Surinder Singh Dhillon, who is confined to a wheelchair, flashed a big smile to his mother, then shook hands with friends yesterday when he emerged from a 15-minute quiz on the fine points of American history before a U.S. Immigration and Naturalization Service official.
The quiz - actually a preliminary hearing to determine whether Dhillon, 30, is eligible to apply for U.S. citizenship - was his first formal step toward becoming a naturalized American.
By next February at the latest, Dhillon will take the oath of citizenship, according to John F. Gossart Jr., an immigration service attorney, who said he is virtually certain that Dhillon will be granted full citizenship.
Dhillon was one of 13 persons interviewed by immigration officials yesterday. And except for his physical disability, he was not much different from the rest.
"The Constitution requires that before a person can be granted citizenship he must be able to read, write and understand English," said Gossart. "Mr. Dhillon does them all quite well."
While other immigrants may seek U.S. citizenship in order to achieve success, Dhillon despite his handicap has in many ways already achieved the American dream of wealth and influence.
Last year his corporation, Rehab Group Inc., located in Arlington, grossed more than $4 million. The firm, of which Dhillon is president, currently employs some 300 people, 40 per cent of whom are handicapped.
A native of Simla, India, Dhillon came to the United States in 1964 at age 18 with his mother, Sukhbans K. Dhillon, a former member of the Indian foreign service, when she was assigned to the Indian Embassy in Washington.
A year later, Dhillon was driving to Pittsburgh to visit a friend when he crashed into another car that stopped ahead of him suddenly on a rainy evening.
He emerged from the wreck with a broken left leg.But the injury aggravated his acute rheumatioid arthritis and major complications set in.
For six years after the accident, Dhillon was in and out of hospitals for treatment. Repeated surgery could not correct his arthritic condition. His left side continued to wither.
But it was during these years of treatments and rehabilitation - often while he lay in bed - that Dhillon studied solid-state electronics and computer technology, and thought about the plight of the handicapped.
When he was finally able to sit up and manipulate the control of an electric wheelchair, he vowed that he would never be dependent on anyone again.
"The main thing I think about when I think of my past," he said yesterdy as he waited to be interviewed by immigration officials, "is that a person can make it if he's determined enough. The wheel-chir is as much of a barrier as you want to make it."
Dhillon, who goes wherever he wants to in his battery-powered wheelchair, is a minority business man who is rapidly moving into big business.
When his vocational rehabilitation was completed, Dhillon earned a living for a while as a consultant on computer technology and the needs of the handicapped.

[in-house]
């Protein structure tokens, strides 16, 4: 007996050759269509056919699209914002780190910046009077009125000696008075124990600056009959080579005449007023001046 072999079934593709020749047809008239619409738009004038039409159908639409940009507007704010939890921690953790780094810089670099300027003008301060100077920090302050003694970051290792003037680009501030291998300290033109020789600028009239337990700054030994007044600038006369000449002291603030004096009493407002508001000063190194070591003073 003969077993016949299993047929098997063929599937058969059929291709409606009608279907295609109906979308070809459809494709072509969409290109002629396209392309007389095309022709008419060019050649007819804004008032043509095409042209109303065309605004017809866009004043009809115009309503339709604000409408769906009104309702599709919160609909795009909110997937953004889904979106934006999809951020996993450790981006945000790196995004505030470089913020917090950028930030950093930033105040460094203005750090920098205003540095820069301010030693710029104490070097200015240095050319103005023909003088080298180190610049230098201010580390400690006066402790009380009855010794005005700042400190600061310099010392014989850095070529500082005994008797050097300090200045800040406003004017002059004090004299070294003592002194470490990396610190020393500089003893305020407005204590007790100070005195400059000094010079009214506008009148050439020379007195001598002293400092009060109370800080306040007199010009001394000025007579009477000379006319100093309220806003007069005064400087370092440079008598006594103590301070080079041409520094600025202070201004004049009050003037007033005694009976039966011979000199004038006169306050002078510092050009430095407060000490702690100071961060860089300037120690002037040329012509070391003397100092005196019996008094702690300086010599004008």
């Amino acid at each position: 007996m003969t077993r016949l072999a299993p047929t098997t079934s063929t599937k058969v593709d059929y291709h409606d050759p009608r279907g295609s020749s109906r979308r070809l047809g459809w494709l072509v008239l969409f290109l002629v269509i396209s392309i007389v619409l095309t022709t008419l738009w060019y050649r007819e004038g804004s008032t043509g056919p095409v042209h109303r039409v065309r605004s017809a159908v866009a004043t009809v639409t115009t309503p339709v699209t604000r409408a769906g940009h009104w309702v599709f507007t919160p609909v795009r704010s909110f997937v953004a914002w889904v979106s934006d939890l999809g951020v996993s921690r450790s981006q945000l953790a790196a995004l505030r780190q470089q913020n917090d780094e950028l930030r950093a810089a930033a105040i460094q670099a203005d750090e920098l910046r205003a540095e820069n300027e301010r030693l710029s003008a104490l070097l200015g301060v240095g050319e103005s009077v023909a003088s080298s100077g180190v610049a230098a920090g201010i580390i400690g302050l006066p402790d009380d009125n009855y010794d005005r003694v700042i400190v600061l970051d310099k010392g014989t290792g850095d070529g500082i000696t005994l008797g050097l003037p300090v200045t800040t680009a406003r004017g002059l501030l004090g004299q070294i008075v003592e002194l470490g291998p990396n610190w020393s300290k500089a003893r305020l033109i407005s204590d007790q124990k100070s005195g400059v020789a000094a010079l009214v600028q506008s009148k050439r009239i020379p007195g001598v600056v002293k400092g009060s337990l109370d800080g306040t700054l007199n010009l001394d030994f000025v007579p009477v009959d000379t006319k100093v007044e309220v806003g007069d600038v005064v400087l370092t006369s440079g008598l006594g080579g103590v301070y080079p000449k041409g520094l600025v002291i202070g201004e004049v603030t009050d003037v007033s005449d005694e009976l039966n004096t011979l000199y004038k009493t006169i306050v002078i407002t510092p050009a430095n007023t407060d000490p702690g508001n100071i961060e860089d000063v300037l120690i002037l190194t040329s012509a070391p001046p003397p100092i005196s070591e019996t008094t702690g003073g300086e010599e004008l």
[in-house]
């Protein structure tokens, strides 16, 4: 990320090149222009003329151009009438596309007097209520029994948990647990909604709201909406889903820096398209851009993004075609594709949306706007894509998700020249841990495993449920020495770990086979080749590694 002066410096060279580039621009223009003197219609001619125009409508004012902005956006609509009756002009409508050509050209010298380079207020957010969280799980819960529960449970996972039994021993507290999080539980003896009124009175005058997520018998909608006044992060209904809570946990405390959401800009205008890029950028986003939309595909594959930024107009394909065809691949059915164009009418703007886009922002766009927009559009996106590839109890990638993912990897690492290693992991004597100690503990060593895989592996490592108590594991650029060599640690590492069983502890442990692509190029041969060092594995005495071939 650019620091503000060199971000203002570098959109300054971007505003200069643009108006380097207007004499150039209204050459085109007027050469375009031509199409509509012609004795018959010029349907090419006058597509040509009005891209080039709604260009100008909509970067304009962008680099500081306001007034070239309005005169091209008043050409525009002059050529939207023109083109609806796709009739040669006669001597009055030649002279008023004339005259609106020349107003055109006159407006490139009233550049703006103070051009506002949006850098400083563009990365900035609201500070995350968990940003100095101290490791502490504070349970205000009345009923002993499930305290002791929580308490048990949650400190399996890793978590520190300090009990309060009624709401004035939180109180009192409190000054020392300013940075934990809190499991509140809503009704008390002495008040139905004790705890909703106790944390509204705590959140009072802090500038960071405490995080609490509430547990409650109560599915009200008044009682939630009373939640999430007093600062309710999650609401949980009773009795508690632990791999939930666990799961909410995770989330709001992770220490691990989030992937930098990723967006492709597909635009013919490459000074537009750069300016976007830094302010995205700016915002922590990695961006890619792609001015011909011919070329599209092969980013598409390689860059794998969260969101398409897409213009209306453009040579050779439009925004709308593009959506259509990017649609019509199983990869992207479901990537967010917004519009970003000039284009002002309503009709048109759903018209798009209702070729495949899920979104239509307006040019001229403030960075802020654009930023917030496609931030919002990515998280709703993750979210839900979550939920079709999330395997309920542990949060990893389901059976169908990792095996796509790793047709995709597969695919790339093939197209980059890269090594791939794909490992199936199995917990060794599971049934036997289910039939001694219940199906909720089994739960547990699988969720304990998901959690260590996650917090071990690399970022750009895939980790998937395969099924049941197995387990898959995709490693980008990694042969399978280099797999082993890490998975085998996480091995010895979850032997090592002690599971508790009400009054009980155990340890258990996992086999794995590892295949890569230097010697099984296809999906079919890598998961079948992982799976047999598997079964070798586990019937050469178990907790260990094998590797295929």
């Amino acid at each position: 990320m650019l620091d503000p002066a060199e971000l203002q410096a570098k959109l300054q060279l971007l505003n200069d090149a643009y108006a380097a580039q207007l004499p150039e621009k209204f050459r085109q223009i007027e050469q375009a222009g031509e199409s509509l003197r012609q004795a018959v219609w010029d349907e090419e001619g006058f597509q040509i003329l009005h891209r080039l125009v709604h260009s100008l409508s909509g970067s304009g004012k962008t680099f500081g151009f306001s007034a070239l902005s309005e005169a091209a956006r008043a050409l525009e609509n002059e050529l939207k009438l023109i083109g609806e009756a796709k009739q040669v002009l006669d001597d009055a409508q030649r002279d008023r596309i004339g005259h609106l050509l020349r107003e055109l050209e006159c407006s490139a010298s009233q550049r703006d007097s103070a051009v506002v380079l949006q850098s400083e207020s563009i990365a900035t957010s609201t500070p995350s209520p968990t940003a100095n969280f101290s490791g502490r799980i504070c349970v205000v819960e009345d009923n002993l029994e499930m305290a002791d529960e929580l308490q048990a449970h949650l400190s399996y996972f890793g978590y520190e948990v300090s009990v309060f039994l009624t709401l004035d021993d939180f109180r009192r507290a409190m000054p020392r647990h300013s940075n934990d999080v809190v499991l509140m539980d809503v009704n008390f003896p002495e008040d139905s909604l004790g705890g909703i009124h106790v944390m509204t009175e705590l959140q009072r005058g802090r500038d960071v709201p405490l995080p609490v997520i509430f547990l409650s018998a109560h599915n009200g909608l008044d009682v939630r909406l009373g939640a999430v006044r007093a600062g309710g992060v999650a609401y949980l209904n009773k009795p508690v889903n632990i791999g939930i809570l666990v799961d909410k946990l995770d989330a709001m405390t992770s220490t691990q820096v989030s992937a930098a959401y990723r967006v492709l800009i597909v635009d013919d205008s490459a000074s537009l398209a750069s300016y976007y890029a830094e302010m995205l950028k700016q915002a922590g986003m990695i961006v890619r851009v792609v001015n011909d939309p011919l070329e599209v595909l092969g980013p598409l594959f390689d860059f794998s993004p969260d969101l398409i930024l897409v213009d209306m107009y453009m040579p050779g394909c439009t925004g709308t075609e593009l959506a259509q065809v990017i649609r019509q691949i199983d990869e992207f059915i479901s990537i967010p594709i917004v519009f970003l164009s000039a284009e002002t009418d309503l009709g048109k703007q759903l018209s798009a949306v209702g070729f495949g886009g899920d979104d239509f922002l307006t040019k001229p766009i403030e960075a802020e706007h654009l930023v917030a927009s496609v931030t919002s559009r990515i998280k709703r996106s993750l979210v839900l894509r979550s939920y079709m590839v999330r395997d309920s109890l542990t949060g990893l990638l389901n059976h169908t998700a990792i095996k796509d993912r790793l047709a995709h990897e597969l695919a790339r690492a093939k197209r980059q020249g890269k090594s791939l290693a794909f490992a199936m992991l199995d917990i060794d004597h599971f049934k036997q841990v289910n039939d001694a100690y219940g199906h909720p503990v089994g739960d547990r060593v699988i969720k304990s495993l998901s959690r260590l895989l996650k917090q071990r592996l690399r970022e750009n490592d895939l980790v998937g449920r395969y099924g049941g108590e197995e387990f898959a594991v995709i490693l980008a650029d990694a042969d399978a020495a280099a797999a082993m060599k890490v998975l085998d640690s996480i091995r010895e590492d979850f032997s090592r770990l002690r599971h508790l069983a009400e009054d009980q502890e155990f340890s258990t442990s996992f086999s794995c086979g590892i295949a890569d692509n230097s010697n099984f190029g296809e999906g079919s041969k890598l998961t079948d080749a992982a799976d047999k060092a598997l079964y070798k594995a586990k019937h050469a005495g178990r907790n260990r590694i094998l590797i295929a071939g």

He quickly used his consultant fees and formed his own business, Rehab Transportation Inc., which used vans to transport the handicapped. Then came Rehab Computer Inc., a company designed to train disabled persons in computer technology, and Micro-matics Systems, Inc., a microfilming company.
Today Dhillon's firm, which is devoted to the employment and development of services and products for the handicapped, covers everything from vocational skills training, expertise on disability research to training for the handicapped in independent living.
Dhillon said he has encounted some problems with larger firms who feel firms like his should not be able to get lucrative government contracts.
Dhillon said recently that his firm had about wrapped up a $5 million contract to provide training for handicapped employees of the Securities Exchange Commission in making microfilm and microfiche.
A large Virginia firm challenged the agency's procedures in awarding the contract to Rehab Group Inc. In the dispute the followed, the larger firm underbid Rehab Group Inc., which lost the contract.
"It seems that the big boys have a lot of influence and if they want to they can blow you out of the water," Dhillon said.
In January, Dhillon said, a television disco dance show that he is backing financially will go into production. He said the 13 shows, which he hopes to sell to either a major net-work or nearby television stations will be produced primarily by disabled persons.
"I would like to do more things of this kind to provide a way for the talents and skills of handicapped people to be used," said Dhillon, who said the television project will cost him between $140,000 and $150,000.
When Dhillon was disabled by the auto crash, his mother said she resigned her post with the Indian Embassy "to become his arms and legs." Mrs. Dhillon, 49, said she helped her son establish himself in business, and now she is the firm's chief executive officer and chairperson of the board of directors.
She also began proceedings yesterday to become an American citizen when her son does early next year.
"My son and I have adjoining offices," she said. "He is a sharp businessman. He likes to make quick decisions. I am more conservative and I try to oversee what he does.We work well together."
"I like the free enterprise system. I like what I'm doing," said Dhillon. "It's not just a question of making money, but the idea that Ican have an impact on the community on behalf of the handicapped."